To help change behavior and make people more aware of the damage of shark finning, celebrities such as basketball star Yao Ming have come out on the anti-shark soup side. Fashionable restaurants are now offering soups with shark fin alternatives. Anti-shark fin soup billboards now display in bus stations in Beijing and China with the funds collected being rolled into additional anti-shark fin media campaigns. But there’s a still a lot to be done. Shark fin soup is not only fashionable among the wealthy classes of Hong Kong and China. Nevada – with a large Asian tourist trade in Las Vegas – has so far resisted a ban on shark finning.
As BrianWalsh, senior writer at TIME, recently wrote: “If we’re going to save sharks, we need to start treating them as animals worth saving.”
“Of all mankind’s impacts on nature, perhaps none is more pervasive than the systematic elimination of large animals.”
That’s what Brandon Keim wrote recently in Wired. His point is simple. Extinction of animals is inevitable; in fact, many of those who lived 20,000 years ago are gone now, and others are nearly gone: like the rinoceros and South China tiger.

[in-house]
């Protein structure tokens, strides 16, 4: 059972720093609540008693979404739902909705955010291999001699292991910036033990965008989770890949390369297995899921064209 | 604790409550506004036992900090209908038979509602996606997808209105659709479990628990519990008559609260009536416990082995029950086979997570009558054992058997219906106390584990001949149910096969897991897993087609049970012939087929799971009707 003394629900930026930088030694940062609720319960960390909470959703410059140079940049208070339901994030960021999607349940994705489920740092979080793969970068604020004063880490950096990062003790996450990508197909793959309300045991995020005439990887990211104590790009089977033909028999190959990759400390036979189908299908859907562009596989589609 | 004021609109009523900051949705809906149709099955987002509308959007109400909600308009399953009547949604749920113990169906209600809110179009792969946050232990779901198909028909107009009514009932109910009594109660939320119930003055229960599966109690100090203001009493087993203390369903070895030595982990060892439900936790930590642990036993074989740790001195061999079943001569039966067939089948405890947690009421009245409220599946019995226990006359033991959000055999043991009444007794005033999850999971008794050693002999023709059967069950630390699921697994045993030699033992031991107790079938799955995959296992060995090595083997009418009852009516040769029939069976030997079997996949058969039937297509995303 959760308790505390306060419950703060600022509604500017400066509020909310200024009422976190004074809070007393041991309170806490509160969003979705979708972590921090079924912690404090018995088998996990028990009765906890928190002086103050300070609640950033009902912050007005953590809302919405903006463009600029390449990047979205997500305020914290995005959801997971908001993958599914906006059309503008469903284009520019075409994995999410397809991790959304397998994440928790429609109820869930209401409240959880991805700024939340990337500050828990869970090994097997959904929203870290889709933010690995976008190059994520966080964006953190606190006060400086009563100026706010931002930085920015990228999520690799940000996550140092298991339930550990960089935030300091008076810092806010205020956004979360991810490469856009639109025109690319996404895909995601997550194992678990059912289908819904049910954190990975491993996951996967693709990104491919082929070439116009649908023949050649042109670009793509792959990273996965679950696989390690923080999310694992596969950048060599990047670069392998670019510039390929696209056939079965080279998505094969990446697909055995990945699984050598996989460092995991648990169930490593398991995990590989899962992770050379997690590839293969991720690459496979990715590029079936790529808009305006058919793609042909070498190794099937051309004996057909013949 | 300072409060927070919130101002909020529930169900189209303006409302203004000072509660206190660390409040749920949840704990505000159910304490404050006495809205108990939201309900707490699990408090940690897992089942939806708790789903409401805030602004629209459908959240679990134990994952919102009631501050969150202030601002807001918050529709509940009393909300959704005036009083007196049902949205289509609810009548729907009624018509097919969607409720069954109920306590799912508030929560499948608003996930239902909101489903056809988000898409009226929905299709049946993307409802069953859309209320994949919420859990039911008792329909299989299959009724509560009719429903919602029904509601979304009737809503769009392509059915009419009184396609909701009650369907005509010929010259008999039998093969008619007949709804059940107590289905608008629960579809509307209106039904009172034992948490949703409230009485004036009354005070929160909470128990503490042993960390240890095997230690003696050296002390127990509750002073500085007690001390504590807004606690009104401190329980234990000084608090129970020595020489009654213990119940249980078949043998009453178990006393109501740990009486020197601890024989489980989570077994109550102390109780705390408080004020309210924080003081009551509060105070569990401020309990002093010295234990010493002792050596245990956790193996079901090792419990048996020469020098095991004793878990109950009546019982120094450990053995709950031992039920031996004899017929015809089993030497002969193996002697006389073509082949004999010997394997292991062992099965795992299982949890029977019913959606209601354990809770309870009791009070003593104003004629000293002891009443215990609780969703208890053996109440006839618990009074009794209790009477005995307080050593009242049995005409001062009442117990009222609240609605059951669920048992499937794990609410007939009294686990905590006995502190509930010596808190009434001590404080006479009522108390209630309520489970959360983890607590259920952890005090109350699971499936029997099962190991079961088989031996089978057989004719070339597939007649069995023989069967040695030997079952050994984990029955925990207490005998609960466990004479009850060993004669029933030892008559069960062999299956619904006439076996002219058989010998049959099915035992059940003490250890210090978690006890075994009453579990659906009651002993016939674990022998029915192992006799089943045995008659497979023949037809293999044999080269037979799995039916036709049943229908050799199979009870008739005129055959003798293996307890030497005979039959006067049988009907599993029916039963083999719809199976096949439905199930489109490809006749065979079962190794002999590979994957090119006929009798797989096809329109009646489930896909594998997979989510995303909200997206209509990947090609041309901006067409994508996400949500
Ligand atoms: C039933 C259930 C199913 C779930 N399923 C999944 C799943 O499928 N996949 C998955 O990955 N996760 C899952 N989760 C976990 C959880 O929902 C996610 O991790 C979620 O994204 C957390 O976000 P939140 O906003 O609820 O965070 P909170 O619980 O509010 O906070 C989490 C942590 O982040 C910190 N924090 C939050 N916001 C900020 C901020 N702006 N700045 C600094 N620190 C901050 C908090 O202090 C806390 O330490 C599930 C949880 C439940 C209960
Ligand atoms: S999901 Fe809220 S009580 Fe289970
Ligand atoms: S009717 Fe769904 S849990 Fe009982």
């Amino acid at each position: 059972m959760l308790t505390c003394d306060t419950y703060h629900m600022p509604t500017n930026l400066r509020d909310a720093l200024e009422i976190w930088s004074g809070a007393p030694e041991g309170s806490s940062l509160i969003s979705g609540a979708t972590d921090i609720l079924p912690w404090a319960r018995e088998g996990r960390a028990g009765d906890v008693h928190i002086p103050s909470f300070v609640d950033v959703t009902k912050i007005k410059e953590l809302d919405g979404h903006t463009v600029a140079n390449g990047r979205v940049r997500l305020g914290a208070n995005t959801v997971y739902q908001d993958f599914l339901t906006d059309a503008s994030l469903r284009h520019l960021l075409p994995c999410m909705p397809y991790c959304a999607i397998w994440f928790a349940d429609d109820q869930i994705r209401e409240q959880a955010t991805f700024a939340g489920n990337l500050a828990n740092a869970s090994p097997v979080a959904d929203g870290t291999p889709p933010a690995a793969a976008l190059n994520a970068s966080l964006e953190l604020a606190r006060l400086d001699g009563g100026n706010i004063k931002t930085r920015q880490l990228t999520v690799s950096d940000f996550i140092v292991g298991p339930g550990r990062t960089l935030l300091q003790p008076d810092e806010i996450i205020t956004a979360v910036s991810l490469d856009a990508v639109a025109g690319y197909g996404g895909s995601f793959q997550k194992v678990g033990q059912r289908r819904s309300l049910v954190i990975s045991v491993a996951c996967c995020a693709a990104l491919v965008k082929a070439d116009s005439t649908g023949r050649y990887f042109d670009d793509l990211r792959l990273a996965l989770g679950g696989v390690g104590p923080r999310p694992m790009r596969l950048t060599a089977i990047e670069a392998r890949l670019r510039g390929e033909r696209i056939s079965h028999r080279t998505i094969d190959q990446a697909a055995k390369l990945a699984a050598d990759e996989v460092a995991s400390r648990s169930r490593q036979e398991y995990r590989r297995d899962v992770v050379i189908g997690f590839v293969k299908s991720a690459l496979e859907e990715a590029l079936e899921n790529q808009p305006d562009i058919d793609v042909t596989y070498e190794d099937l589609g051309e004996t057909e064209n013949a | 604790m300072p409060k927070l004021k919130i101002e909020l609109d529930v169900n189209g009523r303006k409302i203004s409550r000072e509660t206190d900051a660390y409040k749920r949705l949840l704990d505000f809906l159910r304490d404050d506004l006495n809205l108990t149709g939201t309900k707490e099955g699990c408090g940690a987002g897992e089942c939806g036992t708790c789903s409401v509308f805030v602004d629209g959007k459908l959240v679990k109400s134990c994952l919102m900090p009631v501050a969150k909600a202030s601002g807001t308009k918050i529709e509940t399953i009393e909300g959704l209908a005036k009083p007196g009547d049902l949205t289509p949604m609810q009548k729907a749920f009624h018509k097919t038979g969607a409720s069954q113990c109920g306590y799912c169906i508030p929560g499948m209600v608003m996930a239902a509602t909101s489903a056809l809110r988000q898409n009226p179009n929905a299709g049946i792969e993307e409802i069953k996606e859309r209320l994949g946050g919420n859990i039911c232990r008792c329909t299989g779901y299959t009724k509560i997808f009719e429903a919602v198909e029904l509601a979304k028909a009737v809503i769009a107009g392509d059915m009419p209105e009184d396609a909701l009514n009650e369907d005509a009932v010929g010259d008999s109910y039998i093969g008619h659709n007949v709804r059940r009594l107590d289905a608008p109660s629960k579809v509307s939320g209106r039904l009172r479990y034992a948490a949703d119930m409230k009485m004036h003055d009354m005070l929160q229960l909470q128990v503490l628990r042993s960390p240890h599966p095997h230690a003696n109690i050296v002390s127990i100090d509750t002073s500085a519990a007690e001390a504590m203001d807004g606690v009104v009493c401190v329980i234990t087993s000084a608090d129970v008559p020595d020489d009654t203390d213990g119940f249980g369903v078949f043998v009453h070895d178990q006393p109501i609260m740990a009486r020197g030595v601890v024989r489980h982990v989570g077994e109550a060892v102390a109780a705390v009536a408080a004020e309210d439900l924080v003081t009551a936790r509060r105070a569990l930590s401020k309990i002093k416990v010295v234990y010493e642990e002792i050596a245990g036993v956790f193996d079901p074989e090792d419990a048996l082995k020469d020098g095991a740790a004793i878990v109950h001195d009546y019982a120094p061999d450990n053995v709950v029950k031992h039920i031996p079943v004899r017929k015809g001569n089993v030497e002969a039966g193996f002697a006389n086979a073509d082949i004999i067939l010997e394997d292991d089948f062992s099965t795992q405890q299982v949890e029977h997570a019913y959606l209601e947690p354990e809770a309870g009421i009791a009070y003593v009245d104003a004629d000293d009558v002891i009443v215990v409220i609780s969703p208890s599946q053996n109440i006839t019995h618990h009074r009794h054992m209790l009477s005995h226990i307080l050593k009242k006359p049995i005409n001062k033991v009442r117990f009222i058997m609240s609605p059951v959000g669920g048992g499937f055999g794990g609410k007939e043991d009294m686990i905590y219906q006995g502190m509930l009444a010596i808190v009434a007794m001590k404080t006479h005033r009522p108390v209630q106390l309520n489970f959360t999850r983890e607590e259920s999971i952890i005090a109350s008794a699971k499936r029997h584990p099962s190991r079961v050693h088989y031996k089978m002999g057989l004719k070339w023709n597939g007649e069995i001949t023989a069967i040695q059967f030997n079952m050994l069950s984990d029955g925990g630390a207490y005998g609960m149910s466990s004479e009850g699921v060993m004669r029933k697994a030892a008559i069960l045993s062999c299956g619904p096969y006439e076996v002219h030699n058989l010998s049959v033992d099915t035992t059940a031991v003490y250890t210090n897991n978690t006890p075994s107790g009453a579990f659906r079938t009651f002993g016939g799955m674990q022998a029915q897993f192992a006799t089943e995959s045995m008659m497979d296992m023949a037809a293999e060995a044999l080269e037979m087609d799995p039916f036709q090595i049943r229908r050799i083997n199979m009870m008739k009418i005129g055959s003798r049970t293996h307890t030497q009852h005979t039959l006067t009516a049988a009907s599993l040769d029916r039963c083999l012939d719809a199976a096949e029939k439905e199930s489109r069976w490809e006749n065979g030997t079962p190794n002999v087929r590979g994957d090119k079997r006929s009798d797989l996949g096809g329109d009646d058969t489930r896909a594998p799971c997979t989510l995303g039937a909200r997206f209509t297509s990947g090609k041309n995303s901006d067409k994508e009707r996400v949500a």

But recent research has shown that when and if the world’s big animals are gone, the world will be profoundly affected. The facts are the same whether you study a coral reef where fishing has eliminated large fish, or study lakes where researchers have experimented with removing all the largemouth bass from a certain area. When the big animals were gone from those places and others, the ecosystems became instable. It seems that large animals keep things balanced in nature, and if we lose them it the world will be different place. Nature will “go on,” scientists agree. But it will be vastly different from what we know. If we lose the big animals, the Earth we live on now will not be a place we would recognize.
Amos gave a presentation about ocean conservation as part of the well-known TEDx talks. His passion for the Ocean Giants is clear, and the value of talks like this are in education – the more people come to appreciate a planet that includes big animals, the more likely we will have an Earth that our children will be able to inhabit.